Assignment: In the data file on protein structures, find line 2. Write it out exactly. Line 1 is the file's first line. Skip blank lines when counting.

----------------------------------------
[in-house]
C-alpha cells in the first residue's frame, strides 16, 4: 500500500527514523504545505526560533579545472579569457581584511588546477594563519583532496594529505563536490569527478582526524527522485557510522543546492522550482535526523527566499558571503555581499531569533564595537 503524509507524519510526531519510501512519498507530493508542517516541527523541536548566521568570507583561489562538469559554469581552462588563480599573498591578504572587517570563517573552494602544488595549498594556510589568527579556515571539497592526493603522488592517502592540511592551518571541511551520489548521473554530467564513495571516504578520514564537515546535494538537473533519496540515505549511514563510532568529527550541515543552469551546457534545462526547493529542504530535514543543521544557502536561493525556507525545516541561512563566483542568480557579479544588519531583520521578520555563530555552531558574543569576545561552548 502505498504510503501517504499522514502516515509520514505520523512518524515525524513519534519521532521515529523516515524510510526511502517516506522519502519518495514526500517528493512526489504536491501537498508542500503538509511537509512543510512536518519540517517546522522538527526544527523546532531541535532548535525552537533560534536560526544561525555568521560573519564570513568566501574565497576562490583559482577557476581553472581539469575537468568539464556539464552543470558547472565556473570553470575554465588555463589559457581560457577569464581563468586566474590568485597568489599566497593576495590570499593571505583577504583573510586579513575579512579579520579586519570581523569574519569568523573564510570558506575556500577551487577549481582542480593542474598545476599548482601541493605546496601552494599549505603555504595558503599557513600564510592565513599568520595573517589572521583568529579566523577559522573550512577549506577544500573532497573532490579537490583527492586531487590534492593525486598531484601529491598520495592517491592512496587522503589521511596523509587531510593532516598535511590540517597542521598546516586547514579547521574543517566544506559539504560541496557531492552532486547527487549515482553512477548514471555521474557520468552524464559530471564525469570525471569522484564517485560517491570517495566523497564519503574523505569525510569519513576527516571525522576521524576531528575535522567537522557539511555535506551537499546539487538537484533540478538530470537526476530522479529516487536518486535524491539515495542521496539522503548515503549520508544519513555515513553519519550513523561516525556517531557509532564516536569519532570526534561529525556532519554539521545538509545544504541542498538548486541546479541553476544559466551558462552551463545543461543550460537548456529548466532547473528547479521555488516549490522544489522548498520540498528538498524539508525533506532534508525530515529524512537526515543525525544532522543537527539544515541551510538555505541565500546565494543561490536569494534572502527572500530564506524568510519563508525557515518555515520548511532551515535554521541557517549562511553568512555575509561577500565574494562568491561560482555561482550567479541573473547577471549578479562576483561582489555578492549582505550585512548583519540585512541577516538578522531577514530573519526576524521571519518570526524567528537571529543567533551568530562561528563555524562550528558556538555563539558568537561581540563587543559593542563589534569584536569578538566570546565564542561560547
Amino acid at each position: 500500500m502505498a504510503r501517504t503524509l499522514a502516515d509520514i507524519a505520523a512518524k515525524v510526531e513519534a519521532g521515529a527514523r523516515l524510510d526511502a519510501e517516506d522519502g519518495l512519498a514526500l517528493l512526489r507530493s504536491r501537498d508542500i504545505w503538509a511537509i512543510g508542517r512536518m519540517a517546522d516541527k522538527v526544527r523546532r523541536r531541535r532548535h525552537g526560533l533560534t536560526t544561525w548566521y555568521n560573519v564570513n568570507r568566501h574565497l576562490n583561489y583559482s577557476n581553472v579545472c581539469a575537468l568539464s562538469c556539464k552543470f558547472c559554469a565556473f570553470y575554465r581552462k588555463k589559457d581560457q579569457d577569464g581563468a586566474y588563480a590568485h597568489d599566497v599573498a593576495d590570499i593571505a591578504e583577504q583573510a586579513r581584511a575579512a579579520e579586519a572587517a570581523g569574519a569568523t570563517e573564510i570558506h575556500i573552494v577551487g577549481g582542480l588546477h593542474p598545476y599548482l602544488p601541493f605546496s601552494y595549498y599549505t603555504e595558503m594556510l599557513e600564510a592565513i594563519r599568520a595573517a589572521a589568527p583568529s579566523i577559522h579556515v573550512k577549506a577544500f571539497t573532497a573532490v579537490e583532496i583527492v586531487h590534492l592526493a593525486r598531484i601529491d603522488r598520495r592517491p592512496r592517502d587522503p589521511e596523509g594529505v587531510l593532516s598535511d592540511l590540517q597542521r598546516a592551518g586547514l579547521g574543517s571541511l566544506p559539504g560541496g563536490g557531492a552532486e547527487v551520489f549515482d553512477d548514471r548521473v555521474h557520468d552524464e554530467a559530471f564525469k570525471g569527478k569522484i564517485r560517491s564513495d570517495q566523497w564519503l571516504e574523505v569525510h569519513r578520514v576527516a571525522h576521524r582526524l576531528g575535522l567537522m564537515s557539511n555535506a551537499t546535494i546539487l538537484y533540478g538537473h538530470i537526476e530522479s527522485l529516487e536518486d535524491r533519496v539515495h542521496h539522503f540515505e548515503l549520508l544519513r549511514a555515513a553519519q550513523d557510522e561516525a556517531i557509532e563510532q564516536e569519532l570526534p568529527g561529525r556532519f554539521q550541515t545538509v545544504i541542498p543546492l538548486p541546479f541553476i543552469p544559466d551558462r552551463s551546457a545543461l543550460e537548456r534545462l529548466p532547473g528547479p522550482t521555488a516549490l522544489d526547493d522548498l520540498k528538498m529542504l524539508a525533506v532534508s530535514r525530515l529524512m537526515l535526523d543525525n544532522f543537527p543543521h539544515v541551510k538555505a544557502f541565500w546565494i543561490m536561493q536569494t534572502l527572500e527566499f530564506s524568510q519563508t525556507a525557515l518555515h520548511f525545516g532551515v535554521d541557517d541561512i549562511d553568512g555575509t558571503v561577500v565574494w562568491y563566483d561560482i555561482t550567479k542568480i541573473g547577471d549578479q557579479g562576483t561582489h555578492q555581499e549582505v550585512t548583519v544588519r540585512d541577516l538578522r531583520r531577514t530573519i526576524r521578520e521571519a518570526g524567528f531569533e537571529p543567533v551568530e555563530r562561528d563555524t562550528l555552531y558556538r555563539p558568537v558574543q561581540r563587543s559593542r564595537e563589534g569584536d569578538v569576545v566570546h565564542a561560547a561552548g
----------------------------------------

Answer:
C-alpha cells in the first residue's frame, strides 16, 4: 500500500527514523504545505526560533579545472579569457581584511588546477594563519583532496594529505563536490569527478582526524527522485557510522543546492522550482535526523527566499558571503555581499531569533564595537 503524509507524519510526531519510501512519498507530493508542517516541527523541536548566521568570507583561489562538469559554469581552462588563480599573498591578504572587517570563517573552494602544488595549498594556510589568527579556515571539497592526493603522488592517502592540511592551518571541511551520489548521473554530467564513495571516504578520514564537515546535494538537473533519496540515505549511514563510532568529527550541515543552469551546457534545462526547493529542504530535514543543521544557502536561493525556507525545516541561512563566483542568480557579479544588519531583520521578520555563530555552531558574543569576545561552548 502505498504510503501517504499522514502516515509520514505520523512518524515525524513519534519521532521515529523516515524510510526511502517516506522519502519518495514526500517528493512526489504536491501537498508542500503538509511537509512543510512536518519540517517546522522538527526544527523546532531541535532548535525552537533560534536560526544561525555568521560573519564570513568566501574565497576562490583559482577557476581553472581539469575537468568539464556539464552543470558547472565556473570553470575554465588555463589559457581560457577569464581563468586566474590568485597568489599566497593576495590570499593571505583577504583573510586579513575579512579579520579586519570581523569574519569568523573564510570558506575556500577551487577549481582542480593542474598545476599548482601541493605546496601552494599549505603555504595558503599557513600564510592565513599568520595573517589572521583568529579566523577559522573550512577549506577544500573532497573532490579537490583527492586531487590534492593525486598531484601529491598520495592517491592512496587522503589521511596523509587531510593532516598535511590540517597542521598546516586547514579547521574543517566544506559539504560541496557531492552532486547527487549515482553512477548514471555521474557520468552524464559530471564525469570525471569522484564517485560517491570517495566523497564519503574523505569525510569519513576527516571525522576521524576531528575535522567537522557539511555535506551537499546539487538537484533540478538530470537526476530522479529516487536518486535524491539515495542521496539522503548515503549520508544519513555515513553519519550513523561516525556517531557509532564516536569519532570526534561529525556532519554539521545538509545544504541542498538548486541546479541553476544559466551558462552551463545543461543550460537548456529548466532547473528547479521555488516549490522544489522548498520540498528538498524539508525533506532534508525530515529524512537526515543525525544532522543537527539544515541551510538555505541565500546565494543561490536569494534572502527572500530564506524568510519563508525557515518555515520548511532551515535554521541557517549562511553568512555575509561577500565574494562568491561560482555561482550567479541573473547577471549578479562576483561582489555578492549582505550585512548583519540585512541577516538578522531577514530573519526576524521571519518570526524567528537571529543567533551568530562561528563555524562550528558556538555563539558568537561581540563587543559593542563589534569584536569578538566570546565564542561560547